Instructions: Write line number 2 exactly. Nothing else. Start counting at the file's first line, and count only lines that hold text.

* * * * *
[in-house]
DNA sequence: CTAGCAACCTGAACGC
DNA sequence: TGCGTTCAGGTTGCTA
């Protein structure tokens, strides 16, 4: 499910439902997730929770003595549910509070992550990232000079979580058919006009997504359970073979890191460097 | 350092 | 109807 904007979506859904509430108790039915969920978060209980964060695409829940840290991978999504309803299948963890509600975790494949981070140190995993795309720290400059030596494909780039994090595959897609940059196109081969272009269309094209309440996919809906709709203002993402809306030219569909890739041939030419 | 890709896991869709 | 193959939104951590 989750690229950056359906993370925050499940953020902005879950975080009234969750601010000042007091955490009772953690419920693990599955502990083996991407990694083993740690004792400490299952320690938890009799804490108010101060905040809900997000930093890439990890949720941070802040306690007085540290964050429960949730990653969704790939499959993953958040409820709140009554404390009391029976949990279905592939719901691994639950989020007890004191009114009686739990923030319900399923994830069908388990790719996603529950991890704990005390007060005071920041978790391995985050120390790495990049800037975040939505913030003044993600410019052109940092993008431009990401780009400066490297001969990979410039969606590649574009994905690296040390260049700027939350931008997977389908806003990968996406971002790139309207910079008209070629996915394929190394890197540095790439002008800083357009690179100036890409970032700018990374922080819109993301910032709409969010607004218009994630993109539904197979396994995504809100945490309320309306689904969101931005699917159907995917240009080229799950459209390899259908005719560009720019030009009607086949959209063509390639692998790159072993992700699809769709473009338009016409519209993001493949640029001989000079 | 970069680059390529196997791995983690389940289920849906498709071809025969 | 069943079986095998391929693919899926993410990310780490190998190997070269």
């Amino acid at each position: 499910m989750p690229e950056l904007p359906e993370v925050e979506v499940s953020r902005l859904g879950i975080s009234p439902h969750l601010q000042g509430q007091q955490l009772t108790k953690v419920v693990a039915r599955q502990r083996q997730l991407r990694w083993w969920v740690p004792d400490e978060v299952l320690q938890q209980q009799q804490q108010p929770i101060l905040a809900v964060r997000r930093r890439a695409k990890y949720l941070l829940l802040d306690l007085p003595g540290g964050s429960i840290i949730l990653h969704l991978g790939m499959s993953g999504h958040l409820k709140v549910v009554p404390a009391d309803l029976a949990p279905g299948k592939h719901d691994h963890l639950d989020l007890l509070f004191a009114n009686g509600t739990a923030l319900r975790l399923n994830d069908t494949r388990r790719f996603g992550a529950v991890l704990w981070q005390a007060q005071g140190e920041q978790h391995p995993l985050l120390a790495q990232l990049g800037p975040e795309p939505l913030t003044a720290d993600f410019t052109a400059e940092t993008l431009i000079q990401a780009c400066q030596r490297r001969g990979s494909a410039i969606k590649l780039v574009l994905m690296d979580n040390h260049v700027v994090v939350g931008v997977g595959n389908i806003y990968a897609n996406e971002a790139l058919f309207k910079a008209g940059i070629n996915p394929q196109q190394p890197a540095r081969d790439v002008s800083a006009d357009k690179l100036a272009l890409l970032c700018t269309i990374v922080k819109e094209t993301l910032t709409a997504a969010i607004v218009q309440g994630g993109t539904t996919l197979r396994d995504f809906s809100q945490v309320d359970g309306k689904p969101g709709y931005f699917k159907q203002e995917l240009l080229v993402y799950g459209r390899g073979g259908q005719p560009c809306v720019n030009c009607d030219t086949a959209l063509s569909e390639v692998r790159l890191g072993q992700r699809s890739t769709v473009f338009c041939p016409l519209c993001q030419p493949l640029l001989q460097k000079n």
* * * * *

DNA sequence: CTAGCAACCTGAACGC